§ Mr. Wigley
To ask the Secretary of State for Health what research her Department has funded in response to the proposals of the Audit Commission report "Children First" on data about the outcome of health care in childhood and the prevalence of disability among very low birthweight babies who survive into childhood; and if she will make a statement.800W
§ Mr. Sackville
The publication, earlier this year, of the report of the Audit Commission's study into hospital services for children was welcomed by the Government, particularly the emphasis which it placed on monitoring health outcomes. The vital importance placed by the Government on evaluating both the short-term and long-term impact of neonatal intensive care interventions had been acknowledged at paragraph 2.7.10 of their response to the second report from the Health Committee, 1991–92—Cm 2018—in July 1992. This also referred to a number of population-based studies which had been commissioned to look into the long-term effects on survivors of care.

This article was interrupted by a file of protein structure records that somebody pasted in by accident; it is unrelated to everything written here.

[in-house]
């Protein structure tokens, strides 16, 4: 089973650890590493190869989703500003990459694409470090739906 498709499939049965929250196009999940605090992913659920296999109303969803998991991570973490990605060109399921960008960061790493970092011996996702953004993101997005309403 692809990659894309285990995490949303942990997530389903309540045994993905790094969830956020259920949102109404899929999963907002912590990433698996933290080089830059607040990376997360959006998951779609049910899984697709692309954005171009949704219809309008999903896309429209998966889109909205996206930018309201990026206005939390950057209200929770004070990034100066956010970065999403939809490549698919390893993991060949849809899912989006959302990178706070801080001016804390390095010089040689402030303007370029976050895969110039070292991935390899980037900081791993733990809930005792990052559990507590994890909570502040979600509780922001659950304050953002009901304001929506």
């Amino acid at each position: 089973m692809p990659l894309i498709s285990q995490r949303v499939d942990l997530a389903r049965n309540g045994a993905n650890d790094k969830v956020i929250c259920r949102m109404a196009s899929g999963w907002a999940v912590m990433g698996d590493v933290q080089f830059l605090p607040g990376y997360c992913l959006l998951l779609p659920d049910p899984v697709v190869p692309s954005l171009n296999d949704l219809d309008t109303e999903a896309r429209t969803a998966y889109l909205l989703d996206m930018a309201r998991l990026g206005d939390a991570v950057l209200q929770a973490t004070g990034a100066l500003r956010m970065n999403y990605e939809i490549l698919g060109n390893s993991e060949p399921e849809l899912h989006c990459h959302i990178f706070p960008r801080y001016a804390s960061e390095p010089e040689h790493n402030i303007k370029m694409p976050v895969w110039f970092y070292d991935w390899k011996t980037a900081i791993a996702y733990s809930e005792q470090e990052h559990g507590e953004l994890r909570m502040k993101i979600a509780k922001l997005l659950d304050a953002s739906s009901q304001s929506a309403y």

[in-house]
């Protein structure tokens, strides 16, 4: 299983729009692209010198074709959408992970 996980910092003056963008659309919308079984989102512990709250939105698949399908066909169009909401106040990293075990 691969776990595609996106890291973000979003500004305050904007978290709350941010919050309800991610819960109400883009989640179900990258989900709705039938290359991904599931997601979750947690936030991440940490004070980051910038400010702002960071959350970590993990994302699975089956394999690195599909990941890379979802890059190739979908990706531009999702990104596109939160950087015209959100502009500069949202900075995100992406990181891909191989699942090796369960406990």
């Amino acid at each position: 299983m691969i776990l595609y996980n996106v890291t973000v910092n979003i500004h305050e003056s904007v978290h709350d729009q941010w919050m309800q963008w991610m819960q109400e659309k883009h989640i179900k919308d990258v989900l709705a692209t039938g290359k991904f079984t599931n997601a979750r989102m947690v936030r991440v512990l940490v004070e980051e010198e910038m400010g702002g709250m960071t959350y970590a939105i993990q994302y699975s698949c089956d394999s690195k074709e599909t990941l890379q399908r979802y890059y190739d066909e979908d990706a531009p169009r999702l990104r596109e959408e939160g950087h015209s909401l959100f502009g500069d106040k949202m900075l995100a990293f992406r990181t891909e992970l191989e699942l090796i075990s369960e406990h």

Since then, the Medical Research Council, which receives its grant in aid from the office of my right hon. Friend the Chancellor of the Duchy of Lancaster, has helped to fund a study of the outcomes for babies weighing less than 1,500 gm at a number of different hospitals and examining a range of different risk factors, including birthweight, which make up the clinical risk index for babies. This study is being extended on a national basis and the results are expected later next year.
The national perinatal epidemiology unit, a centrally funded Department of Health research unit based in Oxford, has done some preliminary pilot work with Action Research into the detection of trends in morbidity and disability in seven-year-old children of different birth-weights. The Department has been closely involved in this exercise which may lead to the development of a national monitoring system.